So I went through all this trouble back in February to check out John Doyle's production of the Brecht/Weill Mahagonny at the LA Opera and never even wrote about it!
Now that it's going to be on PBS tonight I guess time's running out for me to prove I was there and that I didn't just watch it on TV. So at the risk of being a spoiler, here's a sneak peak at what you'll see if you watch it. And what I thought about it...
(Speaking of sneak peaks, PBS has a video excerpt for you.)
The first question on everyone's mind at the time was whether Doyle's gambit of casting musical theatre stars Audra MacDonald and Patti LuPone (yes, that's her above right) would succeed in such a demanding operatic score. But it should also be remembered that while Weill did want Mahagonny performed in opera houses, both he and Brecht insisted that theatre-trained actors were preferable than classical opera singers to bring out the character of the music and lyrics.
MacDonald's voice easily satisfied the opera buffs, I think. Not surprisingly, in case anyone's forgotten, hers is a naturally beautiful classical soprano voice. And despite what people now assume from Lotte Lenya's later recordings, the role of "Jenny" (not to be confused with Threepenny Opera "Jenny") was written for a soprano. When Lenya was a soprano, that is.
So MacDonald was perfectly fine, musically. It was just as an actress that I felt she was miscast. As the ruthless whore, she certainly wasn't too virginal.Plenty of sass. Just not enough bite. Something soft about her instead of hard. Which made Jenny just too "beautiful" overall. Director Doyle played into this trap in what I felt was his biggest misstep--staging the famous "crane duet" with Jimmy as a genuine moment of intimacy (albeit splayed out on a pool table) instead of following Brecht's clear stage directions to place them on opposite sides of the stage making no contact. It's hard for modern Broadway folks not to give into the temptaton to romanticize Brecht/Weill--partially because those guys practically dare you to do so! (At your own peril, of course.)
LuPone, vocally, was probably not up to filling that enormous barn known as the Dorothy Chandler Pavilion. (I was in the top balcony.) But she sure communicated every inch of the Widow Begbig's petty materialism with her "don't' fuck with me" physicality and tawdry taste in clothes. (See photo.)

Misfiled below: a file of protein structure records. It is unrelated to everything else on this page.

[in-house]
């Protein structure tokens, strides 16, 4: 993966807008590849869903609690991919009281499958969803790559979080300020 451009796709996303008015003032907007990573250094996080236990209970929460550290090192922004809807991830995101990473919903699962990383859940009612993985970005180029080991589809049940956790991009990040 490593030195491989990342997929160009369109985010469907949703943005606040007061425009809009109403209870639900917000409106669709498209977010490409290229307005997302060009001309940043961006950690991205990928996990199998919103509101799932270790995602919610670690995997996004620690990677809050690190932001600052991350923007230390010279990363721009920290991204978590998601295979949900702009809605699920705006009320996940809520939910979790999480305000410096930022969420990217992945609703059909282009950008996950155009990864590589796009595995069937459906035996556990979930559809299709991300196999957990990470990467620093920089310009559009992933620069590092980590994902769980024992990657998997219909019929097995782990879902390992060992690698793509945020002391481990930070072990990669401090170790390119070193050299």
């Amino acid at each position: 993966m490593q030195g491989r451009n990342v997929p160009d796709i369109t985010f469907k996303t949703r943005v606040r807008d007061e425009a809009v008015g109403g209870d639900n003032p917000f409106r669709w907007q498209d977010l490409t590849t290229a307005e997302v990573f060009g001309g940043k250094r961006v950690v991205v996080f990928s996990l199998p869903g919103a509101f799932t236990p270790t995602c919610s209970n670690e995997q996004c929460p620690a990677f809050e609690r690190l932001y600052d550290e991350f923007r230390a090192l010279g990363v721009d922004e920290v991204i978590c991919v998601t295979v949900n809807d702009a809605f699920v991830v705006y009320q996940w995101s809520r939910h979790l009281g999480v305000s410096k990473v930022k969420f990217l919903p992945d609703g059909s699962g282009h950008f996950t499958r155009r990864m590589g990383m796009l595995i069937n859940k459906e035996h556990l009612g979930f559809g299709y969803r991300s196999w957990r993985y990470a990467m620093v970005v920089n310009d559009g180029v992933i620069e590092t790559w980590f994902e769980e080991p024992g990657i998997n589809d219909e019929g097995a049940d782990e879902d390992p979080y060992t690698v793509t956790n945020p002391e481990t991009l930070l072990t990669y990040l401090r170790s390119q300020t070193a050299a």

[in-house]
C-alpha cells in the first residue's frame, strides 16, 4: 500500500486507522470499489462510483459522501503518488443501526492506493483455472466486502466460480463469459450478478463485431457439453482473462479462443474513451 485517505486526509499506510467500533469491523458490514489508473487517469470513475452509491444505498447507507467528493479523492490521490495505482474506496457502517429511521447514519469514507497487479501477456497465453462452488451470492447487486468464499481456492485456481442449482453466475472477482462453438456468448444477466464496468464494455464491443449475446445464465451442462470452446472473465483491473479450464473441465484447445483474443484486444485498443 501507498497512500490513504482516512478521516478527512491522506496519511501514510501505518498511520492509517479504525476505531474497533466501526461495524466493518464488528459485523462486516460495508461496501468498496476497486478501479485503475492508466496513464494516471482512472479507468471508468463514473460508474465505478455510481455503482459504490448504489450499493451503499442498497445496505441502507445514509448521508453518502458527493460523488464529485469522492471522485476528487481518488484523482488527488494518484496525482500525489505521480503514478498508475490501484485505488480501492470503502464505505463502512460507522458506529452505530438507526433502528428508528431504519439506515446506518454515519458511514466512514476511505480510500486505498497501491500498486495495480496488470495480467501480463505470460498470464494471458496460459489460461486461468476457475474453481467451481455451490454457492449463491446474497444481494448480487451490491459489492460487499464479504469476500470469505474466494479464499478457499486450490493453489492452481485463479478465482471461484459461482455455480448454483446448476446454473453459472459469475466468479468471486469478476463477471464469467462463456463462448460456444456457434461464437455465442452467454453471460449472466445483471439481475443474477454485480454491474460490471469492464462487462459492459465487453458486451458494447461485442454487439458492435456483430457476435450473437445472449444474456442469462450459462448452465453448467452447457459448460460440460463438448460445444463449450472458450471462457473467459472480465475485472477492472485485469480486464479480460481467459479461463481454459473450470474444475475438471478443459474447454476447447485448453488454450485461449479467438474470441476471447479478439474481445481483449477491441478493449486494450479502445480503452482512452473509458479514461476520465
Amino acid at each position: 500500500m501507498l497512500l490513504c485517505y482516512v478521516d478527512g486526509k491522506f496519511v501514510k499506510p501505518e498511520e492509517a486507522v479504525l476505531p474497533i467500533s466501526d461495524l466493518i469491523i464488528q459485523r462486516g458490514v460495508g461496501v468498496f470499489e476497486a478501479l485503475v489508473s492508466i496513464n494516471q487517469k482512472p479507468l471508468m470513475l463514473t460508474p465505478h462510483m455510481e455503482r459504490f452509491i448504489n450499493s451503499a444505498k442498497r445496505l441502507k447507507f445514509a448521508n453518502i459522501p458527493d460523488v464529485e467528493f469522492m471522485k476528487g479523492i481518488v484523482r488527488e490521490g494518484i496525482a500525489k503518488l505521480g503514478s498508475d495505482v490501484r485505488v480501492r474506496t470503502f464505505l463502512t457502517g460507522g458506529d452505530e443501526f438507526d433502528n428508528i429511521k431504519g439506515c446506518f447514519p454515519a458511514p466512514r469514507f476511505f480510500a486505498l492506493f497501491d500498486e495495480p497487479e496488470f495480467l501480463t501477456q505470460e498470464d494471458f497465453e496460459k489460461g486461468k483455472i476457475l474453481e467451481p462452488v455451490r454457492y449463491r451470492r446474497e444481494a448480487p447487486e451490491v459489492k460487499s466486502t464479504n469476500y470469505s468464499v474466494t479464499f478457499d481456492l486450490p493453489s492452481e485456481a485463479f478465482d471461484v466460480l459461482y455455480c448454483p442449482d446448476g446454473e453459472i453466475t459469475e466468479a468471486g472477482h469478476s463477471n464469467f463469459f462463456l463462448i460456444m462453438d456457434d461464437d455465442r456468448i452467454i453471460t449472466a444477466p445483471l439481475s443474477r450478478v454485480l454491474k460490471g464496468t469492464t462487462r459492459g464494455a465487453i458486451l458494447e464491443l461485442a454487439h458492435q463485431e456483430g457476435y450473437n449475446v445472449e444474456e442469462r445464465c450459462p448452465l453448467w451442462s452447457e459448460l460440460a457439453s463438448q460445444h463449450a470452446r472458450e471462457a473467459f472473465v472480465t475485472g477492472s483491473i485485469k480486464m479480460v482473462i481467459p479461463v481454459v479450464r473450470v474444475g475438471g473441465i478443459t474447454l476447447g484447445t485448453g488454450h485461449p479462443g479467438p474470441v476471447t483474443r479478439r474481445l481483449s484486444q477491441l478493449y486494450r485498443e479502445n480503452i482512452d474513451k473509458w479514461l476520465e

My main curiosity in the production, though, was to see Doyle's vision of the town of Mahagonny itself--the place where everything is allowed, except going broke. The shorthand description of his concept would be Mahagonny as Vegas. And the design evoked that beautifully. The desert motifs (already in the text), the chilling hollow neon everywhere. It actually felt right to me, even though perhaps too technological, which can distract from the raw human cruelty at work in the story.
Doyle embraced technology in many places. In the finale he digitized the closing placard slogans of the marching song on a running "crawl" above the stage. Most conspicuously the trial scene, which became a kind of Court TV spectacular, with live projections on the back wall of the key players. (I for one was glad in my nose-bleed seats, since I finally got to see faces!) Such mass-media allusions sort of missed the mark since Mahagonny's isolation--as an island of sin, a lawless no man's land--is essential to the narrative. But the moment had its satiric punch.
(Speaking of the end, there's also a little bit involving this mysterious "flag" that keeps showing up. I suspect it's a war-dead reference, but I'll wait till I see it up close on TV.)
And punch is what Doyle succeeded in delivering, which is not easy with this unwieldy opera/theatre hybrid. These techno-moments were indeed jarring. Perhaps not "alienating", but they indeed made Mahagonny strange again. The piece was at once made strange, and therefore fresh.
What saved this from gimmickry (aside from the fact there just wasn't enough of it to become a gimmick--most of the staging is pretty straightforward, as in all traditional opera houses) was Doyle's undoubtable understanding of the play. My favorite moments were these haunting tableaus, where all these dazed denizens of Mahagonny (in their trademark John Doyle black suits, white shirts and ties--little 50s conformists) just sit there staring into space, waiting out the hurricane. The visual underscored perfectly the sense of utter spiritual emptiness in the music and eerily captured the hangover that always ensues after economic gluttony.
If Mahagonny is one of those things you always meant to see or read but never did, this is your chance. So check it out. Or DVR it. It's free! And it's on tv.
And after you've watched it--tell us what you thought!
(Word is, I think it may come to NY City Opera soon, too.)